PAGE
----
With that in mind, which person do you think your dog likes more – the person that takes their food and sticks his fingers in it and returns the bowl, or the person that walks to their bowl and simply adds another wonderful morsel like a piece of chicken or hot dog to their dinner and then leaves them to finish their meal?
Your dog might handle the intruder messing with their food, but I bet that the “extra portion” person will be met with much more enthusiasm after he has learned that the approach of a person simply means more good stuff is on the way.
On the other hand, if you already have a dog that has food or other resource guarding issues, I recommend that you get professional help. The best resource for competent certified professional trainers in your area can be found on http://www.ccpdt.org
But if you are just dealing with a puppy and you simply want to prevent future problems:
Put the food bowl right in the middle of the floor where everyone lives and moves about and while he eats, go to his bowl, add something extra good and give him a light petting then leave him be. Before you know it he will be happily wagging his tail with anticipation…“Yes, I would like another helping of Mashed Potatoes!”

Does your dog need friends?

I quite often get called for consults to homes where the owner has trouble whenever they walk their dog and encounter another dog. The scenario goes usually something like this: Whenever Brutus sees another dog, he does ballistic: jumping and barking and lunging.
The poor owner feels embarrassed about their dog’s behavior: “ Why can’t he just be friends with the other dogs?”
The answers may be one of the following: Some dogs have not been exposed to the world and other dogs in their formative period and therefore lack the experience on how to properly greet other dogs, usually resulting in a burst of over the top excitement. Some are fearful of other dogs and things and have learned that making lots of noise makes the dogs and their owners go away. Very, very few dogs are just outright aggressive and just cannot be in the presence of other animals.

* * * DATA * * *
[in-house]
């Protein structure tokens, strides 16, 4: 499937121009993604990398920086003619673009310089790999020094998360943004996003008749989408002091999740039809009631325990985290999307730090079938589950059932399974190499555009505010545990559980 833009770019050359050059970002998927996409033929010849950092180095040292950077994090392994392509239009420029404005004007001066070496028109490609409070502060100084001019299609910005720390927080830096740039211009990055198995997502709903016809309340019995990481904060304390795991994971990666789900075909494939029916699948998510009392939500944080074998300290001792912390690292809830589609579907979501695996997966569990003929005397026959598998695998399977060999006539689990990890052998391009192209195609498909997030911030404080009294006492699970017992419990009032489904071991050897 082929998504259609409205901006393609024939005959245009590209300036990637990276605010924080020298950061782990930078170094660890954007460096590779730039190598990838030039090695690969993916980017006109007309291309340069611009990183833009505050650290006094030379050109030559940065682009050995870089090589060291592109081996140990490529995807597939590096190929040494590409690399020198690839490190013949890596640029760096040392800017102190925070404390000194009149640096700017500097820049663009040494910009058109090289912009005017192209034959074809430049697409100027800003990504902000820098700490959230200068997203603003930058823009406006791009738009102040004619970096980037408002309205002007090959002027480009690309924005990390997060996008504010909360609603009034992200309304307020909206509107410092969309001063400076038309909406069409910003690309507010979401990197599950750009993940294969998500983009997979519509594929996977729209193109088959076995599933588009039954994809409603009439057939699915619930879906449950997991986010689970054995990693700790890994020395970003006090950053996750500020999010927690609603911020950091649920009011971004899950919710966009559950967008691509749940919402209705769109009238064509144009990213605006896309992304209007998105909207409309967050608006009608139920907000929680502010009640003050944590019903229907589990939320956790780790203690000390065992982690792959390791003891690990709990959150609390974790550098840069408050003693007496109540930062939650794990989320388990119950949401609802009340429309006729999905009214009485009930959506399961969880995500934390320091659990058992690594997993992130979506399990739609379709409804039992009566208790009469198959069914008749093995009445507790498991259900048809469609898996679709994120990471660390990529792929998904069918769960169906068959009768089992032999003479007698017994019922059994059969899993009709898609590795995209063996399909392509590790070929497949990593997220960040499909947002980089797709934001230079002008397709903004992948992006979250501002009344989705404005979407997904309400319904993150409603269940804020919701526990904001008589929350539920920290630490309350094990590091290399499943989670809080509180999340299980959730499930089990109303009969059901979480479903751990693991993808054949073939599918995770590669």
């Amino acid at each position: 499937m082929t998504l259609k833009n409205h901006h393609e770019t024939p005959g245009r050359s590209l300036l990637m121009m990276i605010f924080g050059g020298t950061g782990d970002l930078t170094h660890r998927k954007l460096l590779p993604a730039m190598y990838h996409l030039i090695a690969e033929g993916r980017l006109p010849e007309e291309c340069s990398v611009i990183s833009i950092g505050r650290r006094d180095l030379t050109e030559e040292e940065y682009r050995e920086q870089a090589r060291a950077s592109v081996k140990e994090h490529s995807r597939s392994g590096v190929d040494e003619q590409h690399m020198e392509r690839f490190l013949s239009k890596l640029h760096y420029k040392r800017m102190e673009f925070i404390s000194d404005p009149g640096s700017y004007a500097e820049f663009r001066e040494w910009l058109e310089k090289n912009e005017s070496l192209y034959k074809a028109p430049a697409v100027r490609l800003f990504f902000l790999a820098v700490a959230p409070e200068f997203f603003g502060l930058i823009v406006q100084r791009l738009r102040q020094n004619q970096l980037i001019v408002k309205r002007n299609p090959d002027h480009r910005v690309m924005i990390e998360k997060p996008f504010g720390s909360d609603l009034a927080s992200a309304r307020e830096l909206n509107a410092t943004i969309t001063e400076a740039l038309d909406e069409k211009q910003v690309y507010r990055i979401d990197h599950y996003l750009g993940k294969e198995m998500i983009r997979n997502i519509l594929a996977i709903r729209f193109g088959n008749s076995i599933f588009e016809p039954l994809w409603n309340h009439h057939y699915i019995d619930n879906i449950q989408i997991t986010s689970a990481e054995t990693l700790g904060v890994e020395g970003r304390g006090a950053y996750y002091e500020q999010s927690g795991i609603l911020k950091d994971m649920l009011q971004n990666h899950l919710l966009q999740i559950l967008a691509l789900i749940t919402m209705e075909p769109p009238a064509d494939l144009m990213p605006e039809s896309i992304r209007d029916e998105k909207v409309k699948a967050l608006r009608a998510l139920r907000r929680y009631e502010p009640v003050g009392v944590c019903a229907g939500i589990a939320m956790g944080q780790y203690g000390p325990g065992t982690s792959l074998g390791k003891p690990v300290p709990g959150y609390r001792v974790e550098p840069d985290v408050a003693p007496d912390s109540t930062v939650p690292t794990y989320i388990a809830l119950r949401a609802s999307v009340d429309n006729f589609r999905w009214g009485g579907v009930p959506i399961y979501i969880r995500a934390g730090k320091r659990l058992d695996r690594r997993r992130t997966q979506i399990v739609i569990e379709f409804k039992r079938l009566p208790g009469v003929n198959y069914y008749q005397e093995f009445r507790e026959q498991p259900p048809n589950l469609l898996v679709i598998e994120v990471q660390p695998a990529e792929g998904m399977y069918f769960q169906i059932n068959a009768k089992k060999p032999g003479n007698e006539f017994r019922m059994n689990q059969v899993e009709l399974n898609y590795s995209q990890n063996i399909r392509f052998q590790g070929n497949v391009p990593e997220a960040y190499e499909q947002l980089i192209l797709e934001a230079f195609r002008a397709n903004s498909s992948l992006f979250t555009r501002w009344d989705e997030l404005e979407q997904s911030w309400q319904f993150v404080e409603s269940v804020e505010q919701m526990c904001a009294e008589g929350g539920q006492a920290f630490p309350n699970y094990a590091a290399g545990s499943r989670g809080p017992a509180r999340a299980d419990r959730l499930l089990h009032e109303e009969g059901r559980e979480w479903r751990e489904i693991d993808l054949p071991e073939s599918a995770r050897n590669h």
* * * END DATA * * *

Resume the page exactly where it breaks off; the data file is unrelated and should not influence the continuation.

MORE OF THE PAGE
The majority of dogs that “make a fuss” are somewhere between the guy that rushes up to you at a party, gives you a bear hug and smooches you on the face – and you don’t even know the guy so depending on your temperament, you might reciprocate or slap him – or the shy guy in the corner that starts scrolling on his smart phone as soon as you move in his direction therefore telling you to get lost ( and since dogs don’t have phones they are left with the other “get lost” signals: bark, bark, lunge, lunge, growl)
In most cases a lot can be accomplished with behavior modification – teaching the dog more appropriate ways to greet another dog or teaching him that the presence of other dogs does not have to be scary but can be fun.
Having said that, one always has to keep the desires of your dog in mind. Not all dogs enjoy meeting other dogs face to face. I often ask my clients if they went to the mall or for a walk by themselves how inclined they would be to stop and talk to a total stranger, and needless to say most of us would not. Then I ask them why they changed their behavior simply because the person coming towards them is also attached to a leash…?
A lot of dogs do not want to meet another dog just as much as you don’t stop to say hello to every person you run into.
So focus on the majors:
In human terms: Don’t kiss a stranger, don’t punch people, say hello nicely, and for the most part mind your own business – and then teach your dog to do the same.

One good dog deserves another

Do you have or intend to have a multi-dog house hold?
I quite often get called for consultation because a new dog (puppy or rescue) was added to the household and what seemed to be a good idea at the time is just not working out all that well after all and the owners are becoming overwhelmed.
While there certainly are exceptions, I find that quite often the “old dogs” are in need of some refreshers in domestic manners themselves. For example Buster (the resident dog) is “ not all that good” at properly greeting visitors and tends to bark and lunge at the dachshund around the corner – and now the new dog is totally out of control barking at the dachshund, the cat across the street and just about anything that has fur – and he is totally flipped out whenever someone comes over.
The reality is that dogs learn from each other, and even if your new dog does not learn any bad behaviors from your old dog – are you using ( and are you able to use) your old dog as an example?
Years ago I was dog sitting for a friend for a week and I totally enjoyed watching my dogs teaching her dog “ How we do things around here”.
The perfect example was our habit of having to sit/stay and wait for dinner until released. Little Lola was used to just diving in. So the first evening I asked everyone to sit and put their bowls down. ( The “cousin dogs” were visiting too so we had five dogs plus Lola in the kitchen.)
Initially everyone sat – including Lola. I put the bowls down – everyone remained seated…Lola’s bowl was last – she sprang up in order to start eating ..I picked her bowl back up.